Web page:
By Dr Irwin Lim, Rheumatologist
My rheumatology colleague, Andrew Jordan just presented a rheumatoid arthritis case at our GP meeting.
A 60-something year-old lady presenting with swelling and pain involving the small joints of her hands. Early morning stiffness and some carpal tunnel symptoms. A pretty classic story.
The diagnosis was made even easier by the presence of an elevated rheumatoid factor in her blood tests, and raised inflammatory markers.
The GP was astute and referred her early. She presented to a rheumatologist within 2 months of the onset of her symptoms.
Methotrexate was commenced with a small dose of Prednisone to help calm her symptoms. Within a few weeks, Prednisone had been weaned and ceased. She continued only on Methotrexate and was doing well.
One and a half years since her presentation, she remains in remission, both from her point of view and from the point of view of DAS-28 remission. She is symptom-free with absence of synovitis, the swelling rheumatologists look for when they examine joints.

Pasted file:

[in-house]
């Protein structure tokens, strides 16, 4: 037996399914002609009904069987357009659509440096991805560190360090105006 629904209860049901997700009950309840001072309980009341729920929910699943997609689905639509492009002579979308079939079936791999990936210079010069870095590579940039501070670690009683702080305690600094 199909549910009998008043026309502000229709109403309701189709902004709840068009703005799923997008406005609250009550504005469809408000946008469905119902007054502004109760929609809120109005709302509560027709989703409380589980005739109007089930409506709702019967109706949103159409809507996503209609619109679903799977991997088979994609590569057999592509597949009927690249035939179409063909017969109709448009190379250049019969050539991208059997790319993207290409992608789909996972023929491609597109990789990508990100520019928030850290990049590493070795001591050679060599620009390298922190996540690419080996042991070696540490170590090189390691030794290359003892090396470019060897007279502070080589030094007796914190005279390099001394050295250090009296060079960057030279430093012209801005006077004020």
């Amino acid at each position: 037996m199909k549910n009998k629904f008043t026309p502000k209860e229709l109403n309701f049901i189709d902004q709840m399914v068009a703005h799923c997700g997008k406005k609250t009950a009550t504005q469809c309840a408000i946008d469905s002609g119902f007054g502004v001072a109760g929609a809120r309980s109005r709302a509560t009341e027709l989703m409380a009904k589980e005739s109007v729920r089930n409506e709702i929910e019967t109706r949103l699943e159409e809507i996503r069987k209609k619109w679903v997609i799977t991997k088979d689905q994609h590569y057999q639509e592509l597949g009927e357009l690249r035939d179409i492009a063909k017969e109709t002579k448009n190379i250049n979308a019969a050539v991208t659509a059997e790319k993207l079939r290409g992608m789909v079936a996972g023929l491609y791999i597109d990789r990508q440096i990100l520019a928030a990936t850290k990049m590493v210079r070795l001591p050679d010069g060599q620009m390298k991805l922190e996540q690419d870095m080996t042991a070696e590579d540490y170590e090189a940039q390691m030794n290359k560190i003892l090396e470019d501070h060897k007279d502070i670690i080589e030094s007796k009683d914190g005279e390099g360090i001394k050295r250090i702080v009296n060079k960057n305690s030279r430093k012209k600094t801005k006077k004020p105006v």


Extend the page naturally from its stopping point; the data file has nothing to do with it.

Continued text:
All this on Methotrexate alone. 2 small tablets (10mg each) once a week only.
This is a near-perfect example of the window-of-opportunity.
Rob Russo then made a telling comment. A decade or two ago, it would be strange to talk about an “easy” case of rheumatoid.
And of course, many cases don’t pan out like this. Some patients have terribly aggressive disease. Sometimes, there are all sorts of logistical issues preventing early rheumatology review and early treatment.
There’s a lot of debate currently about the very expensive treatments we use for rheumatoid (read about triple therapy vs biologics).
There are massive cost savings to be had if we can treat patients early.
Within this window-of-opportunity, Methotrexate, a very cheap medication, works well for those who tolerate it.